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Browsing named entities in Aeschines, Speeches.

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Peloponnesus (Greece) (search for this): speech 3, section 258
and that man who assessed the tribute of the Greeks, and whose daughters our people dowered after his death, Aristeides, expressing his indignation at this mockery of justice, and asking you if you are not ashamed that whereas, when Arthmius of Zeleia transported the gold of the Medes into Hellas,Arthmius was sent by Xerxes into the Peloponnesus. although he had once resided in our city, and was proxenus of the Athenian people, your fathers were all but ready to kill him, and they warned him out of their city, and out of all the territory under Athenian control,
Peloponnesus (Greece) (search for this): speech 2, section 75
I replied that we must indeed remember all these, but must imitate the wisdom of our forefathers, and beware of their mistakes and their unseasonable jealousies; I urged that we should emulate the battle that we fought at Plataea, the struggles off the shores of Salamis, the battles of Marathon and Artemisium, and the generalship of Tolmides, who with a thousand picked men of the Athenians fearlessly marched straight through the Peloponnesus, the enemy's country.
Peloponnesus (Greece) (search for this): speech 3, section 95
Callias, depending no longer on messengers, came himself to you,In the spring of 340 b.c. and coming forward in your assembly repeated a speech that Demosthenes had prepared for him. He said that he had just come from the Peloponnesus, and that he had made arrangements for contributions which would yield a revenue of not less than one hundred talents for use against Philip; and he counted off what each state was to pay: the united Achaeans and the Megarians sixty talents, and the united cities in Euboea, forty.
Peloponnesus (Greece) (search for this): speech 3, section 97
Demosthenes came forward with a most solemn air, praised Callias above measure, and pretended to know the secret business; but he said that he wished to report to you his own recent mission to the Peloponnesus and Acarnania. The sum of what he said was that all Peloponnesus could be counted on, and that he had brought all the Acarnanians into line against Philip; that the contributions of money were sufficient to provide for the manning of one hundred swift ships, and to employ ten thousand foost solemn air, praised Callias above measure, and pretended to know the secret business; but he said that he wished to report to you his own recent mission to the Peloponnesus and Acarnania. The sum of what he said was that all Peloponnesus could be counted on, and that he had brought all the Acarnanians into line against Philip; that the contributions of money were sufficient to provide for the manning of one hundred swift ships, and to employ ten thousand foot soldiers and a thousand cavalry;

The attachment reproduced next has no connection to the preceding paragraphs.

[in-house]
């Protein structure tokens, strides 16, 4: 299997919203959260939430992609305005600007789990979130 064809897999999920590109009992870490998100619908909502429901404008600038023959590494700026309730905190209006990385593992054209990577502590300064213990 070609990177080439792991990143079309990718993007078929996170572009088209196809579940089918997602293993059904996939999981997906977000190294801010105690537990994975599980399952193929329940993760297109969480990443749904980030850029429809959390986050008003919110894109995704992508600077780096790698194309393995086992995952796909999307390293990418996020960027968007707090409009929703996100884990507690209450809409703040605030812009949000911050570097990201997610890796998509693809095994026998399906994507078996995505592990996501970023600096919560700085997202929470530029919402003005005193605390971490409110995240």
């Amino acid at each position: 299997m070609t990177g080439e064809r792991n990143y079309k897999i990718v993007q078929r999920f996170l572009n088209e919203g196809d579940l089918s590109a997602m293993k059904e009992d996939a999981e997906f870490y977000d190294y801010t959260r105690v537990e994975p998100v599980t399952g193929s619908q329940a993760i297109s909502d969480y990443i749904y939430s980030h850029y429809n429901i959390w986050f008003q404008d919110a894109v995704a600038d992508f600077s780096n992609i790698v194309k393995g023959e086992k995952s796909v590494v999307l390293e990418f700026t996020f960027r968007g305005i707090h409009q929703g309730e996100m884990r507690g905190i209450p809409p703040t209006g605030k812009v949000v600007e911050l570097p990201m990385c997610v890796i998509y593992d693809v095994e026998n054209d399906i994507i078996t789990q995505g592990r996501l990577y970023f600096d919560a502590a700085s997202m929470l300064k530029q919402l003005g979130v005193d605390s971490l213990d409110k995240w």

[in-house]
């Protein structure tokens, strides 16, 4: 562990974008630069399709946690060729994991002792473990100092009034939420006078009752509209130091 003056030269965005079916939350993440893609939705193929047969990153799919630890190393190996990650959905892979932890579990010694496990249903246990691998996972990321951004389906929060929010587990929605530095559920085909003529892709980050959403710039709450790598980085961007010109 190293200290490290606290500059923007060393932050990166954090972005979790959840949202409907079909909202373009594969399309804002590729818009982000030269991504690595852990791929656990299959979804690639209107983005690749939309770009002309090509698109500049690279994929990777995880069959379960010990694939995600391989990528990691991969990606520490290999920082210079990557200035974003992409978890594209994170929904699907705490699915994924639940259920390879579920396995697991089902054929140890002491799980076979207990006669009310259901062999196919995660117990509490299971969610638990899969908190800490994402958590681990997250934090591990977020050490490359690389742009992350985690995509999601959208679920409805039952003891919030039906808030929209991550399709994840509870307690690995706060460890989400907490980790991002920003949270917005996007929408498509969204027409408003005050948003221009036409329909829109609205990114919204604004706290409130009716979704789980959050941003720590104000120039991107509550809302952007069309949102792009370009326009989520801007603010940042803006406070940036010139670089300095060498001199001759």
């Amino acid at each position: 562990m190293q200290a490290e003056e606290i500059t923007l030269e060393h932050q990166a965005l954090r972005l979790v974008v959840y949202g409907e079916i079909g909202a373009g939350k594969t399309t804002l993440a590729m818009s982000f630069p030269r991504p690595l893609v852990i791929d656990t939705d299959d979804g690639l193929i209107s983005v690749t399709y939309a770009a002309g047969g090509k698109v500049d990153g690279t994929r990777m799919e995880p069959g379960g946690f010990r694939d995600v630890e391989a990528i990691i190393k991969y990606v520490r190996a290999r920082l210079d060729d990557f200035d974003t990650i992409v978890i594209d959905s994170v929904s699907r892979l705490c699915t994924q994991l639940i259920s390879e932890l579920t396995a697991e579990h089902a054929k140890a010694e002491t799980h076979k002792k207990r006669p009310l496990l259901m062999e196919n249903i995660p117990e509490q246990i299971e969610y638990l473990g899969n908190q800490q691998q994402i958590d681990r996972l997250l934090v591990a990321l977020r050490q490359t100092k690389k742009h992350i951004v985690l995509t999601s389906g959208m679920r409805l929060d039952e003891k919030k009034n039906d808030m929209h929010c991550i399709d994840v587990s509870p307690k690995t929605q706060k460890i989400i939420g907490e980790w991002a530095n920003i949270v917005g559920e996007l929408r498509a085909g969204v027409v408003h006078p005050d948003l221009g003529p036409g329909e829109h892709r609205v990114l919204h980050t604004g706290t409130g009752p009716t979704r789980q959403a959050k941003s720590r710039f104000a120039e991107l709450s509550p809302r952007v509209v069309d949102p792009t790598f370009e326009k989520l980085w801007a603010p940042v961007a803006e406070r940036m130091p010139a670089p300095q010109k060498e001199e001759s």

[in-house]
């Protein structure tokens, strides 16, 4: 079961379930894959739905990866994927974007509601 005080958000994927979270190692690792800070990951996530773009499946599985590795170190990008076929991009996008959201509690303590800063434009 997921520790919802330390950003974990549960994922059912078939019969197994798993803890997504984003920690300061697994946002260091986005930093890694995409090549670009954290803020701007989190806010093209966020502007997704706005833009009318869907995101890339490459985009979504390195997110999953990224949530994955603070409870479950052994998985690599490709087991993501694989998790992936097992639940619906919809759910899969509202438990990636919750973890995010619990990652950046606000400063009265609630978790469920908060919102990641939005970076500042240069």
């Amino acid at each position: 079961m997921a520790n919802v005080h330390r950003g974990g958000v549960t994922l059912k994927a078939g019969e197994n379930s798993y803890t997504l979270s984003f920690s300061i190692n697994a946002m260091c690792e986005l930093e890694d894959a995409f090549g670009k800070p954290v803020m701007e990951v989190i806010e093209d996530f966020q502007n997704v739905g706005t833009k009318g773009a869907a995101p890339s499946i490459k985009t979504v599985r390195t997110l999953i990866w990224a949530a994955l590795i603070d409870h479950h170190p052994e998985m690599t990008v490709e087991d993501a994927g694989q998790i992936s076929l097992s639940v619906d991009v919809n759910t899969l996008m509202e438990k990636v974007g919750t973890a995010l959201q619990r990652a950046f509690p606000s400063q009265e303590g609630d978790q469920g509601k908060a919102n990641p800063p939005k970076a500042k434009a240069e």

Peloponnesus (Greece) (search for this): speech 3, section 98
and that in addition to these forces the citizen troops would be ready, from the Peloponnesus more than two thousand hoplites, and as many more from Acarnania that the leadership of them all was given to you, and that all this was going to be done, not after a long interval, but by the 16th of Anthesterion;March 9, 340 b.c. for he himself had given notice in the cities, and invited all the delegates to come to Athens by the time of the full moon to take part in a congress.Not the congress of the old maritime league, but of the new confederation now being formed against Macedonia. For this is Demosthenes' personal and peculiar way of doing things: